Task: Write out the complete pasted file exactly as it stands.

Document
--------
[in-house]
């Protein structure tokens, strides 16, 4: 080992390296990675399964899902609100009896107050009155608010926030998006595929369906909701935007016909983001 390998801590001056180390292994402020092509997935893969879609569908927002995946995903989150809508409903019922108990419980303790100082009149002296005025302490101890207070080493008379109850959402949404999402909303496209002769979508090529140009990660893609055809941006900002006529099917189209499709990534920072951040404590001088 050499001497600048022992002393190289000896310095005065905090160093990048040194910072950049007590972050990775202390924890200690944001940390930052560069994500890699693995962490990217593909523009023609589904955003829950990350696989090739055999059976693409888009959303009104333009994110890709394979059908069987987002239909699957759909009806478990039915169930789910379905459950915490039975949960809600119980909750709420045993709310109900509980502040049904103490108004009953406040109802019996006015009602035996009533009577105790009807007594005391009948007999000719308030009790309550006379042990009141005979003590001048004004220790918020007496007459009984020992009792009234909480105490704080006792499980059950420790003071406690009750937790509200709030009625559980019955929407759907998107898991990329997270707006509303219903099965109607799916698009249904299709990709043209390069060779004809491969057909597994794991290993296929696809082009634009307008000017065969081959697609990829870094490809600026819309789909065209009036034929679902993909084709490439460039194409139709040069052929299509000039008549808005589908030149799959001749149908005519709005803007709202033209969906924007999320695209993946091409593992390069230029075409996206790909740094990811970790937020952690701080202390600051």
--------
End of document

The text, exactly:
[in-house]
């Protein structure tokens, strides 16, 4: 080992390296990675399964899902609100009896107050009155608010926030998006595929369906909701935007016909983001 390998801590001056180390292994402020092509997935893969879609569908927002995946995903989150809508409903019922108990419980303790100082009149002296005025302490101890207070080493008379109850959402949404999402909303496209002769979508090529140009990660893609055809941006900002006529099917189209499709990534920072951040404590001088 050499001497600048022992002393190289000896310095005065905090160093990048040194910072950049007590972050990775202390924890200690944001940390930052560069994500890699693995962490990217593909523009023609589904955003829950990350696989090739055999059976693409888009959303009104333009994110890709394979059908069987987002239909699957759909009806478990039915169930789910379905459950915490039975949960809600119980909750709420045993709310109900509980502040049904103490108004009953406040109802019996006015009602035996009533009577105790009807007594005391009948007999000719308030009790309550006379042990009141005979003590001048004004220790918020007496007459009984020992009792009234909480105490704080006792499980059950420790003071406690009750937790509200709030009625559980019955929407759907998107898991990329997270707006509303219903099965109607799916698009249904299709990709043209390069060779004809491969057909597994794991290993296929696809082009634009307008000017065969081959697609990829870094490809600026819309789909065209009036034929679902993909084709490439460039194409139709040069052929299509000039008549808005589908030149799959001749149908005519709005803007709202033209969906924007999320695209993946091409593992390069230029075409996206790909740094990811970790937020952690701080202390600051």